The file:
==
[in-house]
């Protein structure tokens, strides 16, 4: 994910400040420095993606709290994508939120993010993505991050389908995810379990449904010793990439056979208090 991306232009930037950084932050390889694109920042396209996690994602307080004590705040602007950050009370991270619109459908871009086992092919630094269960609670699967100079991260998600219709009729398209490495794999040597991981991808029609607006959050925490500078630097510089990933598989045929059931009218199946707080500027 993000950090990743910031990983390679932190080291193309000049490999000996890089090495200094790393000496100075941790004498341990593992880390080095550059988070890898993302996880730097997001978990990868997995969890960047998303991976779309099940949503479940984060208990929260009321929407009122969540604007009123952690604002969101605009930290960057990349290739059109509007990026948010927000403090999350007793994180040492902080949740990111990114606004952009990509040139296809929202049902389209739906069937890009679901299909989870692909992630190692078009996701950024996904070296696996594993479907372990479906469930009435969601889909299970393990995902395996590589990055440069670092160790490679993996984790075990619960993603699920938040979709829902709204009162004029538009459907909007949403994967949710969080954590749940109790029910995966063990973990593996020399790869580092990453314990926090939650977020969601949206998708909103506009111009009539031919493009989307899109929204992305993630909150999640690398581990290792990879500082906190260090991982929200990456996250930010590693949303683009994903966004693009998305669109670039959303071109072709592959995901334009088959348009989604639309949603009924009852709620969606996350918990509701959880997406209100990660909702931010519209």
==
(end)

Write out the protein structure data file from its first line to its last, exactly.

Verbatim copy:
[in-house]
């Protein structure tokens, strides 16, 4: 994910400040420095993606709290994508939120993010993505991050389908995810379990449904010793990439056979208090 991306232009930037950084932050390889694109920042396209996690994602307080004590705040602007950050009370991270619109459908871009086992092919630094269960609670699967100079991260998600219709009729398209490495794999040597991981991808029609607006959050925490500078630097510089990933598989045929059931009218199946707080500027 993000950090990743910031990983390679932190080291193309000049490999000996890089090495200094790393000496100075941790004498341990593992880390080095550059988070890898993302996880730097997001978990990868997995969890960047998303991976779309099940949503479940984060208990929260009321929407009122969540604007009123952690604002969101605009930290960057990349290739059109509007990026948010927000403090999350007793994180040492902080949740990111990114606004952009990509040139296809929202049902389209739906069937890009679901299909989870692909992630190692078009996701950024996904070296696996594993479907372990479906469930009435969601889909299970393990995902395996590589990055440069670092160790490679993996984790075990619960993603699920938040979709829902709204009162004029538009459907909007949403994967949710969080954590749940109790029910995966063990973990593996020399790869580092990453314990926090939650977020969601949206998708909103506009111009009539031919493009989307899109929204992305993630909150999640690398581990290792990879500082906190260090991982929200990456996250930010590693949303683009994903966004693009998305669109670039959303071109072709592959995901334009088959348009989604639309949603009924009852709620969606996350918990509701959880997406209100990660909702931010519209």